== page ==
To ensure safety, both supervisors and workers should be trained on how to use this equipment. They should know how to make adjustments and identify possible lifeline hazards.



How to Inspect and Maintain Your Lifeline?


Since vertical and horizontal lifelines are different, maintaining them varies. More so, a horizontal lifeline inspection is different from the vertical one.


Here are some tips on how to maintain and inspect lifelines. Although these are not comprehensive, you might want to add them to your lifeline inspection checklist:


Horizontal Lifeline Inspection and Maintenance


  • Check all bolts, screws, nuts, and other fastening devices to make sure nothing is loose or missing. Also, check if they have been changed in any way.
  • Inspect if there’s a sign of metal deterioration like corrosion or rust.
  • Look out for broken wires, broken threads, and any other signs of damage.
  • Check all connectors or sleeves if they are distorted, dented, and cracked. Make sure that they are properly installed as well.
  • Check the impact detection of the system. Does it show if the lifeline was involved in a fall? If it did, take it out of service immediately.
  • Make sure to check if the manufacturer has some specific guidelines or requirements regarding the care and maintenance of the lifeline.
  • Check if there are parts that have been compromised by hazards, such as abrasive structures and sharp edges.

Vertical Lifeline Inspection and Maintenance


  • Make sure that the inspection of the body harness and the ladder structure follows the manufacturer’s instructions. Inspection should be done before use.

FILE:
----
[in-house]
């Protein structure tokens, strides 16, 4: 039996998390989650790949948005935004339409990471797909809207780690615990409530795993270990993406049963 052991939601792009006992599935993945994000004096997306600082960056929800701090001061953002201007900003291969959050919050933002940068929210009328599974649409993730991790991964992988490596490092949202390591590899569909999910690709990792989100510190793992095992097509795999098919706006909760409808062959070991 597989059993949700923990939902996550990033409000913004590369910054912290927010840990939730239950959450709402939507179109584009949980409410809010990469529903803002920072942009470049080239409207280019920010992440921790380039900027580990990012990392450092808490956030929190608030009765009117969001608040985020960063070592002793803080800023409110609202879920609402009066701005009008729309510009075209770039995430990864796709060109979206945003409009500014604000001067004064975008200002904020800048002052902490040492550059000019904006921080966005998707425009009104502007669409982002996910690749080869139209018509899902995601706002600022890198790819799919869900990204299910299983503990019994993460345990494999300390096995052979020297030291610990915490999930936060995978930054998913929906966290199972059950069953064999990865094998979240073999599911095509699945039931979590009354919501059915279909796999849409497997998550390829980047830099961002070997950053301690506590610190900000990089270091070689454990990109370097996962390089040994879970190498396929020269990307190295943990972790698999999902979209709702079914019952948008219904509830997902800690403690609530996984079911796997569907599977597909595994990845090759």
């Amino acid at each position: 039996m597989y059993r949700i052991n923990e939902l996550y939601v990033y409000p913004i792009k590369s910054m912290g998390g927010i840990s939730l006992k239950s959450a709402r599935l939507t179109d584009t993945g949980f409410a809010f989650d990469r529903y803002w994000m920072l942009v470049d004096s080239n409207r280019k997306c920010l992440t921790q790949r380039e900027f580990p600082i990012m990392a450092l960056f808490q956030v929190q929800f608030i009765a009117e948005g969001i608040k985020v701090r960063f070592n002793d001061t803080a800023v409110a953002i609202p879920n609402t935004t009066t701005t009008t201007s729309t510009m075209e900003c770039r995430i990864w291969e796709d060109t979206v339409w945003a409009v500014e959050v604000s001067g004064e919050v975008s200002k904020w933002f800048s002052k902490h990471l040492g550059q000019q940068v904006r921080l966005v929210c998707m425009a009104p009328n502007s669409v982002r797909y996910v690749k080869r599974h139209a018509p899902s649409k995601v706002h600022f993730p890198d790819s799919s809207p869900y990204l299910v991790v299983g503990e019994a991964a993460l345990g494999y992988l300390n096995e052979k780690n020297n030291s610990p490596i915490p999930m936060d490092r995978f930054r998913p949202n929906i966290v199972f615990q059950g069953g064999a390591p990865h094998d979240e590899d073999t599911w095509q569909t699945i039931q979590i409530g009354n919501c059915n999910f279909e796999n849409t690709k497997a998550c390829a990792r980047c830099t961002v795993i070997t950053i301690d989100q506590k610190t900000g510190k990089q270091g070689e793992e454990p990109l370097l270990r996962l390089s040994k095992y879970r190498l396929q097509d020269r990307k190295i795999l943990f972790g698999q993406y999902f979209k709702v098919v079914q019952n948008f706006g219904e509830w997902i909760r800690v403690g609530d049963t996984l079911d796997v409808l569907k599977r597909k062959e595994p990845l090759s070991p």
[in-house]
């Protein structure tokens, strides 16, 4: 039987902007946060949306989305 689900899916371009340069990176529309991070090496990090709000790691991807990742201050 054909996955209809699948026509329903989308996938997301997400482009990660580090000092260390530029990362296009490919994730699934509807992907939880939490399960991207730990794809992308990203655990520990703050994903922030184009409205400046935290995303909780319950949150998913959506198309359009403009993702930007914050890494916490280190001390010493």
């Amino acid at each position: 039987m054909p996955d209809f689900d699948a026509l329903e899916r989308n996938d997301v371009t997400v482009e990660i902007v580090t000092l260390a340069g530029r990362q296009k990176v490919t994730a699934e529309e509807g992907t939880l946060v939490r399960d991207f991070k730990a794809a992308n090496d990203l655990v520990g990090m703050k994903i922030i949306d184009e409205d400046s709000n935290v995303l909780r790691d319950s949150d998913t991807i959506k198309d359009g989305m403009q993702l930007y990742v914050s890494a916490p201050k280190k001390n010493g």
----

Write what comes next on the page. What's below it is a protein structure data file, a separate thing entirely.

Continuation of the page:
• Check the top to bottom brackets as well as the carrier cable, cable guides, and fasteners.
  • Also carefully check if the rollers, cable shoe, gravity stop, and fasteners are functioning properly and there are no damages. The safety sleeve should be inspected by a competent person certified by OSHA.
  • Look out if the markings and service labels are present and fully legible.

Unlike horizontal lifelines, vertical harnesses do not generally require scheduled maintenance. However, they should be cleaned and lightly oiled when necessary. Keep the detachable cable sleeve in a cool, dry, clean area. It should not be placed directly on sunlight or in areas where there are chemical vapors.


Employees working from heights while wearing a lifeline

How Can a Digital Solution Benefit Your Company?


Employees need extra protection when they’re working from heights. After all, one trip, slip, or fall and, well, it’s a long way down. But they can trip, slip, or fall as much as they want if they are wearing the proper personal protective gear (PPE). It’s the responsibility of employers to provide safe lifelines to their workers. Worn out, torn, or frayed lifelines are liable to lawsuits if they cause a fall that results in an injury or death. However, with the Lumiform app, you can conduct inspections as frequently as necessary to provide a safe working environment for all your employees.


The super intuitive mobile application you can:


  • Schedule lifeline inspections from anywhere and at any time. You can also automatically assign them to responsible colleagues via a mobile device—online or offline.
  • The flexible form construction kit will allow you to convert any of your old paper lists into digital checklists within minutes, streamlining the inspection process.
  • Prevent injuries and deaths with Lumiform’s EHS software. With Lumiform app’s instant messaging feature, you can report lifeline flaws immediately and save lives.
  • All data is sent instantly bundled into a report and sent to the cloud to be reviewed at a later date.
  • By using a digital application, you can complete checks up to 30%-40% faster than you would with paper and pen. This frees up time to do what really matters: finishing the job.


Rock climber wearing a harness with a lifeline